Paul Pillar

The Hands-On Approach to Lethal Force

An illuminating feature article by Jo Becker and Scott Shane of the New York Times about the use of lethal missile strikes from unmanned aerial vehicles evokes memories of Lyndon Johnson personally approving the individual targets for bombing sorties against North Vietnam. President Obama, according to the article, signs off on each strike in Yemen and Somalia and on the “more complex and risky strikes” in Pakistan, or about a third of the missile strikes overall. Former navy admiral and director of national intelligence Dennis Blair mentioned an additional memory by critically comparing reliance on the drone strikes to the use of body counts in Vietnam.

Despite such echoes from a painful past war, and despite the legitimate concerns about use of the drones that Becker and Shane explore, their account is in another respect reassuring. It gives us the most extensive public picture so far of the process and criteria that go into each decision to kill someone by remote control from high altitude—and sometimes to kill others who are not the target but happen to be nearby. We still aren't getting to see the secret Justice Department memorandum that makes a legal case for using this method to kill U.S. citizens, as was done with the strike in Yemen last year that took out Anwar al-Awlaki and Samir Khan. But we do read of White House counterterrorism advisor John Brennan talking about how before each decision to fire a missile the president insists that his subordinates “go through a rigorous checklist: the infeasibility of capture, the certainty of the intelligence base, the imminence of the threat, all of these things.” Then there is the reassurance of knowing that the chief executive is directly involving himself in weighing the considerations that need to be weighed before the trigger is pulled. That is probably the best safeguard against overlooking the broader strategic factors that need to be taken into account at least as much as the narrow tactical one of taking a bad guy out of commission.

Some possible drawbacks of this presidential involvement come to mind. An obvious one is that the process is a drain on presidential time and attention. Another possible drawback, which parallels Blair's criticism about heavy reliance on the drones, is that by getting down in the weeds of individual target decisions, the president himself becomes more tactical and less strategic. This carries the associated risk of the drone strikes being increasingly equated with counterterrorism, the killing of men in Asian and African hinterlands being equated with keeping Americans safe from terrorism and our thinking starting to resemble the body-count mentality of the Vietnam War. On balance, however, an appropriately broad rather than narrow approach is more likely to be applied when this president—the former law-school professor who has evinced good awareness of the political and diplomatic repercussions overseas of the application of U.S. military force—makes the task one of detailed and careful analysis by himself.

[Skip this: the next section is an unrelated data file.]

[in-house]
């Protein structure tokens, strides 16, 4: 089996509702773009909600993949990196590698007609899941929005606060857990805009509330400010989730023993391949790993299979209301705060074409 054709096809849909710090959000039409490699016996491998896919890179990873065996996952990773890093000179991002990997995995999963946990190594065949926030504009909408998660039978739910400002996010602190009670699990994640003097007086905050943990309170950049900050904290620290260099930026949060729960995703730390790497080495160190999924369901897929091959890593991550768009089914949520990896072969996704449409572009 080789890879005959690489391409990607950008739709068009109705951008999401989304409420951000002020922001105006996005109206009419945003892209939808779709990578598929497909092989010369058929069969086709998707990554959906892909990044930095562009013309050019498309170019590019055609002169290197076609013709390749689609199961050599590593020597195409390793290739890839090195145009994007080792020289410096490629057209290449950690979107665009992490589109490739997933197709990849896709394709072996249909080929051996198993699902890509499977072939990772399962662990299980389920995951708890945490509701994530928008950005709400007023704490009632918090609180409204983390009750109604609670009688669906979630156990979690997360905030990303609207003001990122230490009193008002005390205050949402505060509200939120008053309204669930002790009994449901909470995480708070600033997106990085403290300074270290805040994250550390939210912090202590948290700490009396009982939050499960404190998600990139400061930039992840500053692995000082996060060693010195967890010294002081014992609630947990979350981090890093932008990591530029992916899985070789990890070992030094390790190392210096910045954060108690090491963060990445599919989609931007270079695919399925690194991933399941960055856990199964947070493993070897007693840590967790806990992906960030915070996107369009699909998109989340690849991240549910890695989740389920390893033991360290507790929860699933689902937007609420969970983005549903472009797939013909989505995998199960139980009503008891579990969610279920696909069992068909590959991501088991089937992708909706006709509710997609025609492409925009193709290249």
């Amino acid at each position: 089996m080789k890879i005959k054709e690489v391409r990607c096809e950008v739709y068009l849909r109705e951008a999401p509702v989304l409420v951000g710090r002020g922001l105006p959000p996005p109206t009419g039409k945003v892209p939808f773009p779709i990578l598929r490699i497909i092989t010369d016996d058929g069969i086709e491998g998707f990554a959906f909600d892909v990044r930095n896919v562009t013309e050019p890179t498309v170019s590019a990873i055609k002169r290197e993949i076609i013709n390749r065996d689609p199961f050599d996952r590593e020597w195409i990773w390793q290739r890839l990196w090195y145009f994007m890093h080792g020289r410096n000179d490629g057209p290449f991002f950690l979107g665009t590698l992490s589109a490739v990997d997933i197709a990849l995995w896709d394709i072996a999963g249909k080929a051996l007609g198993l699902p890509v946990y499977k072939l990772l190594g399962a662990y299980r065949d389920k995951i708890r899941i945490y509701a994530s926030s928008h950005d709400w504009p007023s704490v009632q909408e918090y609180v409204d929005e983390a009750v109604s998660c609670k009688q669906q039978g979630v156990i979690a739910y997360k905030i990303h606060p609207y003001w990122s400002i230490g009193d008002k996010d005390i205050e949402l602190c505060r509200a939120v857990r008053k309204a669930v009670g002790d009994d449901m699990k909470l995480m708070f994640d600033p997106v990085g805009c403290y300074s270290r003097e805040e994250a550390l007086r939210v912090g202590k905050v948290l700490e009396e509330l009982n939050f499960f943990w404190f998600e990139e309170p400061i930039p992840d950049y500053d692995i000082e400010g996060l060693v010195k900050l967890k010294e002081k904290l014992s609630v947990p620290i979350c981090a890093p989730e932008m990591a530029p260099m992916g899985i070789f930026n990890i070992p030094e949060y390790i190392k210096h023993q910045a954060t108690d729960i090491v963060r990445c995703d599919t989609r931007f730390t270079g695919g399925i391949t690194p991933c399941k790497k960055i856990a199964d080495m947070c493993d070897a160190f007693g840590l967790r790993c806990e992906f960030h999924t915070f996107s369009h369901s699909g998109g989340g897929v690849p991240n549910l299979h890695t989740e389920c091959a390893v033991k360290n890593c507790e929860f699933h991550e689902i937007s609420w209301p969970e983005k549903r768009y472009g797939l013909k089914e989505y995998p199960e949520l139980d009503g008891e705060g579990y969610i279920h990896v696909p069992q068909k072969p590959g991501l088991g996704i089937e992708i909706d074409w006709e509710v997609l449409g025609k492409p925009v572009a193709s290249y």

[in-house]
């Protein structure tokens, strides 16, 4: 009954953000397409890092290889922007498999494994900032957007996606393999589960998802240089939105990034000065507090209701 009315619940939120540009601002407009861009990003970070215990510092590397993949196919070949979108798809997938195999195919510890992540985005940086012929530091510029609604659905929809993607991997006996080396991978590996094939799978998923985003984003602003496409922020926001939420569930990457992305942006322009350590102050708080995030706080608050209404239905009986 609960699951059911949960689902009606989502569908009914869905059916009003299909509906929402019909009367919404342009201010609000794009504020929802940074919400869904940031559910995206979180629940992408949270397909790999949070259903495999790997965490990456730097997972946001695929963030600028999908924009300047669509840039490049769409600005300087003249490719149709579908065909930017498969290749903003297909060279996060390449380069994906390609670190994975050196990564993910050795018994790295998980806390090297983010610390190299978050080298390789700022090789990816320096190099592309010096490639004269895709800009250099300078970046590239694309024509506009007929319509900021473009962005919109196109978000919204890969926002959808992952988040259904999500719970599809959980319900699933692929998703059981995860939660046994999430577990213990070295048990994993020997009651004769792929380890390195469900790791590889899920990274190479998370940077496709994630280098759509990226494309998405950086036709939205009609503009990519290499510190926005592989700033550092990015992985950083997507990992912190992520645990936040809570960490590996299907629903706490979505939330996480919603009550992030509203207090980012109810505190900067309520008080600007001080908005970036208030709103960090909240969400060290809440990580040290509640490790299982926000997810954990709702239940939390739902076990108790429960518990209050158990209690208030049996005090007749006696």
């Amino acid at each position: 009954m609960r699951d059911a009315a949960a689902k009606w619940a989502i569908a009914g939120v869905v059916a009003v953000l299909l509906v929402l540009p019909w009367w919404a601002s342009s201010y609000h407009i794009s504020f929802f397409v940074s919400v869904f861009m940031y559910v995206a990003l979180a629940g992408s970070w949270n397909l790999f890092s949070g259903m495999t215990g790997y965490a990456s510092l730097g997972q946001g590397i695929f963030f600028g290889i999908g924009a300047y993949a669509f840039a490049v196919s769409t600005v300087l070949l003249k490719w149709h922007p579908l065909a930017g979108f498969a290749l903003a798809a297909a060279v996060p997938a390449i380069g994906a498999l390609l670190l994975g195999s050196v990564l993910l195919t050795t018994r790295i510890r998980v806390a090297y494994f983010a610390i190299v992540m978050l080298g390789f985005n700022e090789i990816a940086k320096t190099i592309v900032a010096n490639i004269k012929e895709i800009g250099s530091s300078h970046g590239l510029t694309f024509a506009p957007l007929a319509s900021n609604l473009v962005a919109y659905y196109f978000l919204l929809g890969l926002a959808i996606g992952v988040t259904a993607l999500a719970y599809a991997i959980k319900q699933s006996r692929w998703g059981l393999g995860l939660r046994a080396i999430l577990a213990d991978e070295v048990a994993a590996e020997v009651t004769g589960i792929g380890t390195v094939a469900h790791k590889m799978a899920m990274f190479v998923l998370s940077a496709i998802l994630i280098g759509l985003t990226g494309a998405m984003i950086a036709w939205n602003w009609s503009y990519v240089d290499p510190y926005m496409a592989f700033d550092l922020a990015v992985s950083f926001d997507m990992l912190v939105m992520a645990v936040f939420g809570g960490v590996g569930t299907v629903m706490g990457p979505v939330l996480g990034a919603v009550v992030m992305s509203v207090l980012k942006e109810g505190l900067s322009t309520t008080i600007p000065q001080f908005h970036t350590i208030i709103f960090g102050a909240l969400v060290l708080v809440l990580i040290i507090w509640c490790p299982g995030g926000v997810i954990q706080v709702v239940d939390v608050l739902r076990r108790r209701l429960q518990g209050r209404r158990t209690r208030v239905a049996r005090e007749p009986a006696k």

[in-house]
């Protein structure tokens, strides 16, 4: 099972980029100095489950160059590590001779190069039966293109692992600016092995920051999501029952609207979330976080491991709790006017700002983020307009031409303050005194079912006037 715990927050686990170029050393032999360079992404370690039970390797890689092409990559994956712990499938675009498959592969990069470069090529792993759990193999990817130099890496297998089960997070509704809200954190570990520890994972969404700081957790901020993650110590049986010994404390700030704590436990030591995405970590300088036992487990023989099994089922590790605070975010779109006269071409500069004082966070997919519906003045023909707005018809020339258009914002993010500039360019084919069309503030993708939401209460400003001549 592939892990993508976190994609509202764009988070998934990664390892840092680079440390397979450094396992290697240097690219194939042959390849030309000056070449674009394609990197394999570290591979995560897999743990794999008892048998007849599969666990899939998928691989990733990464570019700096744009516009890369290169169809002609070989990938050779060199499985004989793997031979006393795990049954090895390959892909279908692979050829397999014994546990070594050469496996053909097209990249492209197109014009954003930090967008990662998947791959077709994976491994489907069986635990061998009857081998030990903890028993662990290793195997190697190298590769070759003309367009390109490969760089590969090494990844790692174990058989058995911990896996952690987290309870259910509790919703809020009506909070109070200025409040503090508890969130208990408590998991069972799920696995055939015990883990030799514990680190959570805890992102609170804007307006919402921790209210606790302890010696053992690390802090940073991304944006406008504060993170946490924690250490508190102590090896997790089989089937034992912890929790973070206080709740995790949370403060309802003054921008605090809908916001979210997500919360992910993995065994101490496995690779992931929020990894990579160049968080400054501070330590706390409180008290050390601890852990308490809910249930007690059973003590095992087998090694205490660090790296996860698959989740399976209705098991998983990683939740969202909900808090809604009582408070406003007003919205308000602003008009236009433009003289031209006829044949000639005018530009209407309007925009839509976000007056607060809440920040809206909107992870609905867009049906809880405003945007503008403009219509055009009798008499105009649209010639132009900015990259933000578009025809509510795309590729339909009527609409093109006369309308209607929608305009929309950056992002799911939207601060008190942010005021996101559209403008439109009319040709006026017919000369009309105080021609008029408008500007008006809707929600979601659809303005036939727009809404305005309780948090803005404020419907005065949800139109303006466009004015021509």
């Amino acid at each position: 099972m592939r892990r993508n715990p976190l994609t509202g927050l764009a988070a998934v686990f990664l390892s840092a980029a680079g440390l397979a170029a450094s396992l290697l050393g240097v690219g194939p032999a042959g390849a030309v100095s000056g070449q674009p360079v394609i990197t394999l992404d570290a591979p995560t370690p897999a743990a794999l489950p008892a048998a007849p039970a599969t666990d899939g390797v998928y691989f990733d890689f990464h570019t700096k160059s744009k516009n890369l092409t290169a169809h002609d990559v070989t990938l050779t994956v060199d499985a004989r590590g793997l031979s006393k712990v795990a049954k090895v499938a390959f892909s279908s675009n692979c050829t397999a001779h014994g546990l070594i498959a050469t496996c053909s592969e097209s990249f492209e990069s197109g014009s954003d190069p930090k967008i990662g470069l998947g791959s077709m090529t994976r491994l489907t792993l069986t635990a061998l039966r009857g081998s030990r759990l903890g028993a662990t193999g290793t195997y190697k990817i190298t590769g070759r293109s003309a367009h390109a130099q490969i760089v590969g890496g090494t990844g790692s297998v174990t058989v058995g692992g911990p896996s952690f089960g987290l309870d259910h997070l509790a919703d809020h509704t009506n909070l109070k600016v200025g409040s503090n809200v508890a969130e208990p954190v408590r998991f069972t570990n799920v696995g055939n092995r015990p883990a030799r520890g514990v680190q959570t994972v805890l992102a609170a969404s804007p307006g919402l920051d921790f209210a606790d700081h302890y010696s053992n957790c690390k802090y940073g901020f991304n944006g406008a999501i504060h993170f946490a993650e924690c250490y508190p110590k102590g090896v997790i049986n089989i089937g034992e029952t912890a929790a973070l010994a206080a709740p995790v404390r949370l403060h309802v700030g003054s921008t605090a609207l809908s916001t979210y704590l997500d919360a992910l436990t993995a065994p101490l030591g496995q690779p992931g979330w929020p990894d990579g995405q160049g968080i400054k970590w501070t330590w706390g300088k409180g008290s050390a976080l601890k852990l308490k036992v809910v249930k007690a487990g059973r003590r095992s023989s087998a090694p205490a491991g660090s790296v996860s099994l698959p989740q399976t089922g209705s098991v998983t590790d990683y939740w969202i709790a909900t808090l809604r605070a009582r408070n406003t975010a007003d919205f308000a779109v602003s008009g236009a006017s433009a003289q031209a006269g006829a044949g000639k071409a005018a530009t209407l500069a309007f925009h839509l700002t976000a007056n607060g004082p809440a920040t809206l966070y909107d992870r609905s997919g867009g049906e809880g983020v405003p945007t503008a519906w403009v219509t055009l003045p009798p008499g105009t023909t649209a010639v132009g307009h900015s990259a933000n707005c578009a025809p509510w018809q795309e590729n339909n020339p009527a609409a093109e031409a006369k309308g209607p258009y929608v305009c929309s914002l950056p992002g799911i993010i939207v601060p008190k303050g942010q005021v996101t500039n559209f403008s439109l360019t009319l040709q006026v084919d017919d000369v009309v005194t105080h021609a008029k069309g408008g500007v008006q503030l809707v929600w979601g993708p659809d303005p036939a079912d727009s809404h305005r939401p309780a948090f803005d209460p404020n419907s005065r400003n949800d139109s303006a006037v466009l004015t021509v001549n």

The antithesis to this approach toward the use of lethal capabilities is provided by Mr. Obama's Republican challenger, and in ways that go beyond the obvious differences in what an incumbent president and a nonincumbent candidate can demonstrate. Mitt Romney has accused President Obama of not spending enough on the military. As Christopher Preble has noted in these spaces, Romney's “Fire. Ready. Aim” approach of pledging to devote at least 4 percent of the nation's GDP to the base defense budget would bring that spending to levels not seen since World War II and represent something like an additional $2.5 trillion in expenditures. But as inchoate as the financing is how all this military capability would be applied. Romney returned to his keep-the-military-strong theme in a speech on Memorial Day, in which he still did not address the matter of application.

In his speech, Romney mentioned countries that in his view make the world an unsafe place: bête-noir-du-jour Iran, of course, as well as Russia and China. He spoke of deterrence through strength but not of exactly what it is the United States would be deterring. Even more to the point, he has not explained how—bearing in mind that the United States currently spends far more on its military than any conceivable combination of foes put together—the difference between spending levels he favors and levels favored by Obama or anyone else would make any difference in being able or unable to deter a threat or do whatever else the United States would need to do with military force. This is not only not down in the weeds; it is not even hitting the treetops.

One of the legitimate concerns about the drone strikes is that they are coming to exhibit the “if I have a hammer then everything looks like a nail” syndrome. The same danger—as was exhibited in such a costly and tragic way by the Iraq War—is true on a larger scale of the overall military capability of the United States. Avoiding that danger, at the level of either a single weapon system or the nation's entire armed force, requires careful and detailed deliberation—including at the presidential level—of costs and risks as well as needs and benefits.

Postscript: The lead story on the front page of Wednesday's Washington Post is headlined: "Drone Strikes spur backlash in Yemen; Outrage over civilian casualties; Escalated U.S. campaign fuels support for al-Qaeda."  If the president of the United States were not already personally weighing the pros and cons of each prospective drone strike in Yemen, the reactions described in this article are a good reason to expect him to do so.  These reactions also are a reason the overall gain or loss to U.S. interests of the drone-based killing program would be a legitimate topic for discussion in the presidential campaign—if any candidate wanted to make it an issue.

Image: An Honorable German